- Who We Are
- What We Do
Dr. Paluel Joseph Flagg
Catholic Medical Mission Board’s inception dates to 1912 and the dream of Dr. Paluel Joseph Flagg, a young anesthesiology resident on the staff of St. Vincent’s Hospital in New York City. Dr. Flagg’s dream of assisting missionaries destined for medical work in foreign lands was spurred by a visit to the Caribbean. Struck by the poverty and illness which victims of Hansen’s disease (leprosy) suffered, he became a spokesperson for “the destitute.”
Other like-minded individuals joined Dr. Flagg in his mission endeavor. Monsignor Joseph McGlinchley, Director of the Propagation of the Faith in the Catholic Archdiocese of Boston and Father Frank Thill, Secretary of the Catholic Student’s Mission Crusade in Cincinnati became early proponents for the establishment of medical missions. They encouraged superiors of mission congregations, doctors and nurses to support the recently established American missions in India and China.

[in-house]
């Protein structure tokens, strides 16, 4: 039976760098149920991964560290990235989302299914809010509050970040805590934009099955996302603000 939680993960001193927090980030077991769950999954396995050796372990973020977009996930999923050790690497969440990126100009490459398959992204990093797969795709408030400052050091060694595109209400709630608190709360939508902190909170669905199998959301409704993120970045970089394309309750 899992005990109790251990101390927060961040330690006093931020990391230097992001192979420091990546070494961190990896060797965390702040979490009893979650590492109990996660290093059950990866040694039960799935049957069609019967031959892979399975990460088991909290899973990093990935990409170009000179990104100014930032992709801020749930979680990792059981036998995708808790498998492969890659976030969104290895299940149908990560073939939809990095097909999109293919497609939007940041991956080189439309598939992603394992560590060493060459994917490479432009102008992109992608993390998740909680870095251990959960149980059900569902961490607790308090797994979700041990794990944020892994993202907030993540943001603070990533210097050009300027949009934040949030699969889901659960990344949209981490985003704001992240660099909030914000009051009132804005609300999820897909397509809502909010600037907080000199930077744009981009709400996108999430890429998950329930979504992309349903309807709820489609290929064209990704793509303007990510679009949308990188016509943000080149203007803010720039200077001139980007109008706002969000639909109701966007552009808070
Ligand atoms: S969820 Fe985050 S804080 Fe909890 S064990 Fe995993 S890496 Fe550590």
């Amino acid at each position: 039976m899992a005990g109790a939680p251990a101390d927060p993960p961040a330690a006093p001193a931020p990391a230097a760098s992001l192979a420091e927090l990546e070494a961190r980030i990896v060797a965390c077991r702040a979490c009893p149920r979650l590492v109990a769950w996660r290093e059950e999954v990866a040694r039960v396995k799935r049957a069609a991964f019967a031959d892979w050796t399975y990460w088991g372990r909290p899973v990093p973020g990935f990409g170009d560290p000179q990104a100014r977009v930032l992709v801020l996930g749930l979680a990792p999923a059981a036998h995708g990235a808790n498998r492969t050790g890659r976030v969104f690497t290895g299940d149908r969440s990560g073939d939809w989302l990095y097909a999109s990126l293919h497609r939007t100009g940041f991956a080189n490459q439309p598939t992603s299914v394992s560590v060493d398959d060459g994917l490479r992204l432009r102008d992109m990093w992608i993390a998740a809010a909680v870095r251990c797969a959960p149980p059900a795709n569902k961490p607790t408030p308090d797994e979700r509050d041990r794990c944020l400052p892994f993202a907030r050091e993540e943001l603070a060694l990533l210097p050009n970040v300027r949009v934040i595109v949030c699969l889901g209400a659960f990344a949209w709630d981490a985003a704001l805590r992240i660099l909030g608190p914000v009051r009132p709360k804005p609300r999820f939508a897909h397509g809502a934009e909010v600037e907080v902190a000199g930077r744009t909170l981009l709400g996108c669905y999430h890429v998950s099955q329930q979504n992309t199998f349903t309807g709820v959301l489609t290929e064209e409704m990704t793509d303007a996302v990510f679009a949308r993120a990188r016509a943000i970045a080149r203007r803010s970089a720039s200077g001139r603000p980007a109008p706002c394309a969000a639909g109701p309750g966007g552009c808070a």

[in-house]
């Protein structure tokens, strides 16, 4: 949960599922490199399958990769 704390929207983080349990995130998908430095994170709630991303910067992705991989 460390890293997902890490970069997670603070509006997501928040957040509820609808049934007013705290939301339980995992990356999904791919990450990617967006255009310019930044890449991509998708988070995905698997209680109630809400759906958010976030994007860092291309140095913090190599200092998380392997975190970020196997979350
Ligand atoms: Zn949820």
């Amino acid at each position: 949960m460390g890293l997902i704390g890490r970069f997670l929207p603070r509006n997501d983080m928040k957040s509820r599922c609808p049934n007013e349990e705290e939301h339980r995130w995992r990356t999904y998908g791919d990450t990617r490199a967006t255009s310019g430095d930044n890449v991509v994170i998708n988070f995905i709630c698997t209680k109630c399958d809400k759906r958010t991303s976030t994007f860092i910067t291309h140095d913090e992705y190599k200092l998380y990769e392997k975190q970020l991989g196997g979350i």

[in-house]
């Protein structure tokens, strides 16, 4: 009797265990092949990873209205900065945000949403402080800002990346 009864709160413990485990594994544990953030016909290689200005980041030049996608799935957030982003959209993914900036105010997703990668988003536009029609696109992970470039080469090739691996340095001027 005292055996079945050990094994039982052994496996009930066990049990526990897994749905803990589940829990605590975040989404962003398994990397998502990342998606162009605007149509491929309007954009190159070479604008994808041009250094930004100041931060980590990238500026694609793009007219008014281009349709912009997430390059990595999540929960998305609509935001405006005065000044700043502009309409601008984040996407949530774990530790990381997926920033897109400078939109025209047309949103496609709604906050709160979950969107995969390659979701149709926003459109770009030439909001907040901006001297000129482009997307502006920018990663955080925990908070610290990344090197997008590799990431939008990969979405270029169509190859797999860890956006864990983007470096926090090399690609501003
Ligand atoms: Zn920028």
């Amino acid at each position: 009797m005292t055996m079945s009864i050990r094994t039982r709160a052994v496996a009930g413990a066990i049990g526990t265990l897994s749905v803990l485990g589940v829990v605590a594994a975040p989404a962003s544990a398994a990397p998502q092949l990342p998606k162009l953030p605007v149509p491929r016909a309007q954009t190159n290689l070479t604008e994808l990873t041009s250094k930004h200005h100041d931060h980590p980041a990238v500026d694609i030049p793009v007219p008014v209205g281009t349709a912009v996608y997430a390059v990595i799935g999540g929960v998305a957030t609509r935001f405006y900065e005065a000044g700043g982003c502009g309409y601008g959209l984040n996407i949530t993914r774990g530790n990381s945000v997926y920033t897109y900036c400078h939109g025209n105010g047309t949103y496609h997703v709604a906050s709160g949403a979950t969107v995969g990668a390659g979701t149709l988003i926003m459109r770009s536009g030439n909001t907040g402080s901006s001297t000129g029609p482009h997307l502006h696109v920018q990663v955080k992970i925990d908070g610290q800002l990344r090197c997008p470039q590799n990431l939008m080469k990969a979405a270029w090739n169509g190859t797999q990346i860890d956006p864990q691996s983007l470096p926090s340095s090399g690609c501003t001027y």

By 1922 Dr. Flagg with the encouragement and blessing of Father Charles Moulinier, SJ, founder and first President of the Catholic Hospital Associate (CHA), established the formal Medical Mission Committee of the CHA. The Committee’s goals included the establishment, provision and staffing of medical missions at home and abroad.
The success of the Medical Mission Committee was evident by 1928 when its members requested permission to assume independent control of the program. In February 1928 Catholic Medical Mission Board was incorporated in the state of New York.